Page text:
How to Clean and Repair Concrete
Home upkeep and improvement is a never-ending pursuit. The key is to do it a little bit at a time. If you make a point to tackle at least one project a week, you can prevent small repairs from turning into huge headaches.
One perfect example of this is concrete upkeep. It’s much cheaper to repair small cracks and scaling in concrete than to have your patio or driveway completely replaced. It’s also far easier to clean concrete when it’s a little dirty than to wait until the grime is thick.
There are several effective ways to clean concrete. Your method of choice will depend on how large of an area you need to clean and the condition of the concrete. Otherwise, it’s just personal preference based on the tools you already have on hand, the amount of effort you want to put into it, and any environmental concerns you may have.
- Power Washer. For quick and virtually effortless deep cleaning, use a power washer. You can typically rent one from home improvement centers. Power washing allows you to clean a large area, but if the concrete is in poor condition, the high water pressure can chip away at the surface and cause further damage.
- Elbow Grease. For a small area, a stiff brush, cleaning solution and elbow grease can get the job done. Let your cleaning solution sit on the concrete for a few minutes so that it can loosen the dirt, and then scrub with the stiff brush. Rinse away the grime to reveal clean concrete below.
- Chemical Cleaners. Certain stains are tough to remove from concrete, even with a pressure washer. For example, oil and grease need a grease-cutting cleaner, whereas rust stains require a cleaner that contains oxalic acid.
Simple Concrete Repairs
Some concrete repairs are straightforward and don’t require expensive, specialized tools or backbreaking work. Here are a couple of examples of simple repairs that you can accomplish in a day or over the course of a weekend:
- Filling in small cracks. It’s best to address cracks when they are small. If you live in an area where temperatures reach below freezing, the cracks can actually get worse once water enters the crack and then freezes, pushing the crack open even wider. It also prevents weeds from pushing up through the crack.All you need for this repair is a simple concrete caulk, a caulk gun and a putty knife. Clean the crack of any loose chunks of concrete and dirt before you begin (a vacuum cleaner works well to remove fine particles). Follow the directions on the caulk product to apply it to the crack. Depending on how deep the crack is, you may need to apply several layers. Then smooth out the caulk with a putty knife so that it is level with the surrounding surface. Let it dry, and you’re done!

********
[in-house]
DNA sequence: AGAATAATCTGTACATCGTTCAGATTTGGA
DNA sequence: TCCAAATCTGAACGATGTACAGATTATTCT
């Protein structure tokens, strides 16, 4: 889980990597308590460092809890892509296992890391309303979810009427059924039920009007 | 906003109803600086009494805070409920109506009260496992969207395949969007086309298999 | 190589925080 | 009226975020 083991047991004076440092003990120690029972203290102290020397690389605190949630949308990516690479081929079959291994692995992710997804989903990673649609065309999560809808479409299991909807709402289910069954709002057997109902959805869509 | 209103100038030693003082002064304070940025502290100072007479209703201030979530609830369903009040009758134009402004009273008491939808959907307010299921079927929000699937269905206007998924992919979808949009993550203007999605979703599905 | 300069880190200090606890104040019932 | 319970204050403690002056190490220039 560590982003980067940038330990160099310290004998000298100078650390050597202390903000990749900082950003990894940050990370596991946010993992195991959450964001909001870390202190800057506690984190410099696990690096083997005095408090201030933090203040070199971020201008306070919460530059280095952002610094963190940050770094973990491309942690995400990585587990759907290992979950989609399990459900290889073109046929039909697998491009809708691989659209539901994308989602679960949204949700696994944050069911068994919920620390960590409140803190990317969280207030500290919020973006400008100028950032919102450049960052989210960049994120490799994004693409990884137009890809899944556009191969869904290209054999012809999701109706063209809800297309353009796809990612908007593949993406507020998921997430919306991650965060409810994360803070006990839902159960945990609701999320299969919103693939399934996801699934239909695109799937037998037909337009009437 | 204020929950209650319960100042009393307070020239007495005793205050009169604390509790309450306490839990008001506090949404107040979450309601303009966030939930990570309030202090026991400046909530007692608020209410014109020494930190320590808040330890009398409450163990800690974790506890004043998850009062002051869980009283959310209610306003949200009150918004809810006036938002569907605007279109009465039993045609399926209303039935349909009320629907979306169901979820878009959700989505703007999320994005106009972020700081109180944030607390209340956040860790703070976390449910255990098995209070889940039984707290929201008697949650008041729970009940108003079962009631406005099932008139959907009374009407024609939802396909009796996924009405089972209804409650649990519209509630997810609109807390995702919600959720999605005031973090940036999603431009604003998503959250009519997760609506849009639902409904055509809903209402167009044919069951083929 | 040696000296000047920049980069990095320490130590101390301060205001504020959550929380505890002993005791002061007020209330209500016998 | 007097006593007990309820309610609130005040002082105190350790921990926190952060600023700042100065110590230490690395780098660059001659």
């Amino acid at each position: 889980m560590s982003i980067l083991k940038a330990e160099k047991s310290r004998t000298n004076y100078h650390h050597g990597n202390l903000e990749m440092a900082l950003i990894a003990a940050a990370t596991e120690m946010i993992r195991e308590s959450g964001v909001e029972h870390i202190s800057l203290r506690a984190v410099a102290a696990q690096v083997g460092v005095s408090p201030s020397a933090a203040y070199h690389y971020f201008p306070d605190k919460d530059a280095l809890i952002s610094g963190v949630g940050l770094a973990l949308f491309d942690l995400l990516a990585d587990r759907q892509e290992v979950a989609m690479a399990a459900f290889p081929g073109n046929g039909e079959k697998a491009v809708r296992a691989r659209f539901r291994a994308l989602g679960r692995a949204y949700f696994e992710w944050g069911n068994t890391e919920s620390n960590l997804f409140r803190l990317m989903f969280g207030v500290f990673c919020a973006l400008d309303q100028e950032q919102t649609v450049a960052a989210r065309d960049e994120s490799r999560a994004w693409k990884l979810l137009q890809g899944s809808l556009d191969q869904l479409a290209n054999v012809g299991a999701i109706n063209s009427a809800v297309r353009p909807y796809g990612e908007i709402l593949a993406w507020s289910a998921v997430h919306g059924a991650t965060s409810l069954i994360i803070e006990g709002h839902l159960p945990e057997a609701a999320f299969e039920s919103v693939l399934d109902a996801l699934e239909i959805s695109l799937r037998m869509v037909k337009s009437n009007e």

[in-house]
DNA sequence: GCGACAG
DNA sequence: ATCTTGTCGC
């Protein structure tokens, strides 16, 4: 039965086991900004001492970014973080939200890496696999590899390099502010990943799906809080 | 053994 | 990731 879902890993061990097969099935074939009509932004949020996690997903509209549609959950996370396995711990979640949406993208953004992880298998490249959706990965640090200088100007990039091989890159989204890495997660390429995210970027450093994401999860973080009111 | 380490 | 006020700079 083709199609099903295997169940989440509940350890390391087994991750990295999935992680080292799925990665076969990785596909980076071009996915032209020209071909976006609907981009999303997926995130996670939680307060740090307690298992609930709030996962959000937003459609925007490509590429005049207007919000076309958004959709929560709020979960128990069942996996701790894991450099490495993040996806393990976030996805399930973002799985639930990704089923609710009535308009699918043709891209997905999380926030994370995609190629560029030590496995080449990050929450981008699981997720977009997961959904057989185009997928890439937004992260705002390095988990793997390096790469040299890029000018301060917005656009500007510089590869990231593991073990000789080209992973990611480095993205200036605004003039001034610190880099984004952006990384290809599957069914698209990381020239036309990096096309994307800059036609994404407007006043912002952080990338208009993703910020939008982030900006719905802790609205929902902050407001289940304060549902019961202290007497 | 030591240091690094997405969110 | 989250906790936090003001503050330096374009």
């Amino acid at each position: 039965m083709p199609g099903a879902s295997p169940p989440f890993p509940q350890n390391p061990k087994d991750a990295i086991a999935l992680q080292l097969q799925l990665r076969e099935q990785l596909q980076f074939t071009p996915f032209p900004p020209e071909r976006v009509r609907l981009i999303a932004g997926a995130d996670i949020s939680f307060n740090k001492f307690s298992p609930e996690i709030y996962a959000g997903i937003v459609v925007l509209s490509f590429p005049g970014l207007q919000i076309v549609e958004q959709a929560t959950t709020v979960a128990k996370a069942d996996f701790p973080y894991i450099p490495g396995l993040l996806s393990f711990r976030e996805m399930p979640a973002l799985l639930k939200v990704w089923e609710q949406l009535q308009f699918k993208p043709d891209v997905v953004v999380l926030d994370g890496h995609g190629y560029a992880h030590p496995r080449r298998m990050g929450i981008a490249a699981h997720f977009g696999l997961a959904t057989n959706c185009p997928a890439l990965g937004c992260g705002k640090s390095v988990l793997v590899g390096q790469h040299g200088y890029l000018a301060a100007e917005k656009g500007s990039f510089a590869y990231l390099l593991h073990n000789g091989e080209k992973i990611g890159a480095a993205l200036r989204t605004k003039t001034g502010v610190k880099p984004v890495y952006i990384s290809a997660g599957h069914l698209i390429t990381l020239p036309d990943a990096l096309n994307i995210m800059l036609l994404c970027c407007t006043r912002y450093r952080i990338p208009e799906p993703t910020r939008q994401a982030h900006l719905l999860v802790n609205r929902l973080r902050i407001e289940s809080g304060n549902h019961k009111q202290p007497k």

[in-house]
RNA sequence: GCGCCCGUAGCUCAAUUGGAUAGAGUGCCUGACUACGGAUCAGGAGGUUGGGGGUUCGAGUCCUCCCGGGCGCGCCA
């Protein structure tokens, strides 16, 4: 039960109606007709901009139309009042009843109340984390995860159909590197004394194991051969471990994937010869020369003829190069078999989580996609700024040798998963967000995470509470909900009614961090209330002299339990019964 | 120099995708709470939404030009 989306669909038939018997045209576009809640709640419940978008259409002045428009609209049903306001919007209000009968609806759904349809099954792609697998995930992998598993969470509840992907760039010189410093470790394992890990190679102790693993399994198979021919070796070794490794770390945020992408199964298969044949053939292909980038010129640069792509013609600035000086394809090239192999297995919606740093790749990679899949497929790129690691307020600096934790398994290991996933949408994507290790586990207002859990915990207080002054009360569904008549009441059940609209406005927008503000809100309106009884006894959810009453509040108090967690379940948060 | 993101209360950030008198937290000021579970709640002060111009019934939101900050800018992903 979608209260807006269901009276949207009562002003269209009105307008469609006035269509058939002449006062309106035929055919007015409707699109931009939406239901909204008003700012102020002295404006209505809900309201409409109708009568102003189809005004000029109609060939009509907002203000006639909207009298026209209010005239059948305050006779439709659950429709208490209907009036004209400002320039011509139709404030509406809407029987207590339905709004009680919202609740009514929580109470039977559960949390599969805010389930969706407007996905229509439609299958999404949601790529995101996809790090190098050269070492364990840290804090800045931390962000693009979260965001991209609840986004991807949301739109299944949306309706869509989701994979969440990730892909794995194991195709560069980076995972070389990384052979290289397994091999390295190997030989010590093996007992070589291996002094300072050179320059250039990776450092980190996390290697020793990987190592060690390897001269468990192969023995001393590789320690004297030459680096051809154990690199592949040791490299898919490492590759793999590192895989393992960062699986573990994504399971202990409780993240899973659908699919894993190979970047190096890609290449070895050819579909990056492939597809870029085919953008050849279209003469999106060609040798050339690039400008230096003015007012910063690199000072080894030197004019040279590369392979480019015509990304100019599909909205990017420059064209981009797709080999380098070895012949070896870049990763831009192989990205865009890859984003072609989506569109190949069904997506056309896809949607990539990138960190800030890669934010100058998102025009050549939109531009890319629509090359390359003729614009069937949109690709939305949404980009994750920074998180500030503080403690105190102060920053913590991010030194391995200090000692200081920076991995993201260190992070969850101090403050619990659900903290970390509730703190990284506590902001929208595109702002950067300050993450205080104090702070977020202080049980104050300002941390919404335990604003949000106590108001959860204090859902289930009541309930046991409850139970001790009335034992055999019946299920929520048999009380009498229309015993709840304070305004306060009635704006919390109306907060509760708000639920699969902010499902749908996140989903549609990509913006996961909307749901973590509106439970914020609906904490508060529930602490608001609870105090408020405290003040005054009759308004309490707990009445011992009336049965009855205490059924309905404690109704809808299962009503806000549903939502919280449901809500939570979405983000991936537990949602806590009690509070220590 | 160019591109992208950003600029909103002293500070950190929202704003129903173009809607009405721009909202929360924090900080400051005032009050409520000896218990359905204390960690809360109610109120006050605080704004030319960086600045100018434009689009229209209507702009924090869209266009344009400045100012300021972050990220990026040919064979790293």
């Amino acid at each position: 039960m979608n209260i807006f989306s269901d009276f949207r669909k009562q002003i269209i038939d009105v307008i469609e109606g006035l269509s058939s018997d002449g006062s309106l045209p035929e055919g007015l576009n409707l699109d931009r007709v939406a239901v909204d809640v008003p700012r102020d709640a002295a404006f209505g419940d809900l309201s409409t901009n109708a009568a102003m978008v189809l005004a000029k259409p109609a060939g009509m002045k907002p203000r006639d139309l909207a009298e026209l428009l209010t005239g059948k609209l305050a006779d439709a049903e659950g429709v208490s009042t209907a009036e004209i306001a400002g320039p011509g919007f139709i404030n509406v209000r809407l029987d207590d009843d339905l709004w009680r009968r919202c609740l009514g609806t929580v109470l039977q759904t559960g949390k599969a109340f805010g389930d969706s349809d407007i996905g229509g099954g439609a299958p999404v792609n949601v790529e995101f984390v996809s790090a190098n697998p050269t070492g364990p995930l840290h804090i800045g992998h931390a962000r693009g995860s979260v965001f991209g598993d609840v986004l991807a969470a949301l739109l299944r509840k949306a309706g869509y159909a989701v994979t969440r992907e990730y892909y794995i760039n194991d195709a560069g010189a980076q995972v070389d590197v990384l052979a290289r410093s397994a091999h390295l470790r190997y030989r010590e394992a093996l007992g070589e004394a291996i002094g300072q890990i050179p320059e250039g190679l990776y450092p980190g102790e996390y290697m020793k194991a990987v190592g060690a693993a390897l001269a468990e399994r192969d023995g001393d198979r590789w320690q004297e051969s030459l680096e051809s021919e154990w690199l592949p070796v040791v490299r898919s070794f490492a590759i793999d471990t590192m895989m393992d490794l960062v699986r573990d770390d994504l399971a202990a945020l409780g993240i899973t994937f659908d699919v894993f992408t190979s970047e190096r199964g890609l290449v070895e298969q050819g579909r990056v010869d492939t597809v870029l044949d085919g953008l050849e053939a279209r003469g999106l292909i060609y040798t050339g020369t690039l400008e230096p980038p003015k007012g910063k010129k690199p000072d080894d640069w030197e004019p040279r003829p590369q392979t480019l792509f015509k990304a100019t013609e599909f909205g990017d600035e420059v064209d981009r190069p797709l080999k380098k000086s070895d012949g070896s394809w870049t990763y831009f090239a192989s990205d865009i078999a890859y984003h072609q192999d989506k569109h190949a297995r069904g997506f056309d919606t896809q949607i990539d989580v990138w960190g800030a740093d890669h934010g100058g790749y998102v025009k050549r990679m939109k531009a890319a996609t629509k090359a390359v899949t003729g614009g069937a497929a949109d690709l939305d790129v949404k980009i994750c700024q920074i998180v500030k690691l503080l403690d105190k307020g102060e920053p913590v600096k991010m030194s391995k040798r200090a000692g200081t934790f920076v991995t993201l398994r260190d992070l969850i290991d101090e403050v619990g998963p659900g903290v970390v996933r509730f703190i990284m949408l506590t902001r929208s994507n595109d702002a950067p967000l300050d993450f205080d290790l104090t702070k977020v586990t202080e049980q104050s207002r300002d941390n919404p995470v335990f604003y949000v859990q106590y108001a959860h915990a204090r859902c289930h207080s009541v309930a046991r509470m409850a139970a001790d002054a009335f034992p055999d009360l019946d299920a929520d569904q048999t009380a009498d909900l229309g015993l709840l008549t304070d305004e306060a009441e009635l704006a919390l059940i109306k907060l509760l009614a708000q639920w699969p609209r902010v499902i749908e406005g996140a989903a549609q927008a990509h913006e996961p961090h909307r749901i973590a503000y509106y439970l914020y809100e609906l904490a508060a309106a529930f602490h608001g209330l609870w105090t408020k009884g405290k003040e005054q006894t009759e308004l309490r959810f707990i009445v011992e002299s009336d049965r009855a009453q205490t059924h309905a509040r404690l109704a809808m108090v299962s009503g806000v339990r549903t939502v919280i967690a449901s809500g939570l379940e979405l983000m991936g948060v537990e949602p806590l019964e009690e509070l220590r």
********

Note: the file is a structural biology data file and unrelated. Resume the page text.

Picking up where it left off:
- Resurfacing concrete. Resurfacing a driveway, sidewalk or patio gives a brand-new look with only a fraction of the effort, and it prolongs the life of the concrete. Start with concrete that is completely clean (pressure washing is recommended) in order to ensure the new concrete will stick, and make sure all cracks have been repaired as well. Wet the old concrete before adding the new. Before you start, the concrete experts at Texcon Ready Mix recommend that you have all of your tools assembled, plus a few helping hands, and do the work on a cloudy, warm day to keep the project moving along smoothly.
Use either a basic concrete mix or a special resurfacing mix to add a fresh layer of concrete over the old surface. For small surfaces, you can paint on a layer of cement, use a trowel to move the concrete around, or you can pull the concrete with a special long-handled squeegee over a larger surface. Try not to overwork the concrete. Add a second layer if needed. Work in sections to make sure the concrete doesn’t dry out too fast.
When to Leave It to the Pros
Large cracks and sunken or raised slabs are best left to the pros. These projects require special tools and make a DIY project cost prohibitive. Sections of the concrete may have to be removed completely, and the foundation under the concrete may need to be leveled or corrected.
If in doubt, there’s nothing wrong with calling the pros. The cost of calling a professional for a repair is typically much cheaper than asking for concrete to be replaced completely.
Cleaning and maintaining exterior concrete surfaces help your home’s value and curb appeal stay high. Well-maintained patios and driveways are also safer for your kids to play on. So although cleaning and maintaining concrete seems like an unimportant chore, it’s easy to do and pays off in the long run.